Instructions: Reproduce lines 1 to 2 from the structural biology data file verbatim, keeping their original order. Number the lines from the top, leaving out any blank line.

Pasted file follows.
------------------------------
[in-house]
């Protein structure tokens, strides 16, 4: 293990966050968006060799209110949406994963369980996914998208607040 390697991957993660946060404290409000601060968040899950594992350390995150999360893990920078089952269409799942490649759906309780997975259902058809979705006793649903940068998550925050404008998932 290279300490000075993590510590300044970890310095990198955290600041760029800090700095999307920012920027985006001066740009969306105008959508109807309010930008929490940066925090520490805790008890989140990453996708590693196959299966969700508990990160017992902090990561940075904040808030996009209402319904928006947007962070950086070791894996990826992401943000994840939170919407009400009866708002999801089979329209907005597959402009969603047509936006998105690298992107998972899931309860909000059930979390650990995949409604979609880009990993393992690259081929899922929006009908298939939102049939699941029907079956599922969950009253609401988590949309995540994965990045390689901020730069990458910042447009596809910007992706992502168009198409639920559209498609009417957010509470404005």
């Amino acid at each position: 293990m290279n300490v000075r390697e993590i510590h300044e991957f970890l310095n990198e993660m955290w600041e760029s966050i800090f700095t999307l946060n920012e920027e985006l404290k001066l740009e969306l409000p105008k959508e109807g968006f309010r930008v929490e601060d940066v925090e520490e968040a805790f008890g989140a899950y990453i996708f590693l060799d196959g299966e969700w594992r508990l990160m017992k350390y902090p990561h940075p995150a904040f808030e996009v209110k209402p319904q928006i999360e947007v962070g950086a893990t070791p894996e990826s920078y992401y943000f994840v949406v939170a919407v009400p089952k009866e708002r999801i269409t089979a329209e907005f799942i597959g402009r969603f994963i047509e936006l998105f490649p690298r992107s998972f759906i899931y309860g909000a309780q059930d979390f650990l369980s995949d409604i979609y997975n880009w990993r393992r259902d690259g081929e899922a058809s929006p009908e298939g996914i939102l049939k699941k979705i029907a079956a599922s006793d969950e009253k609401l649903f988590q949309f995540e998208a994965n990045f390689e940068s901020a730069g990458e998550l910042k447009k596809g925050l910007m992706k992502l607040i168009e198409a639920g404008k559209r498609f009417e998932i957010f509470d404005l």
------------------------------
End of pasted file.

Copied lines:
[in-house]
């Protein structure tokens, strides 16, 4: 293990966050968006060799209110949406994963369980996914998208607040 390697991957993660946060404290409000601060968040899950594992350390995150999360893990920078089952269409799942490649759906309780997975259902058809979705006793649903940068998550925050404008998932 290279300490000075993590510590300044970890310095990198955290600041760029800090700095999307920012920027985006001066740009969306105008959508109807309010930008929490940066925090520490805790008890989140990453996708590693196959299966969700508990990160017992902090990561940075904040808030996009209402319904928006947007962070950086070791894996990826992401943000994840939170919407009400009866708002999801089979329209907005597959402009969603047509936006998105690298992107998972899931309860909000059930979390650990995949409604979609880009990993393992690259081929899922929006009908298939939102049939699941029907079956599922969950009253609401988590949309995540994965990045390689901020730069990458910042447009596809910007992706992502168009198409639920559209498609009417957010509470404005």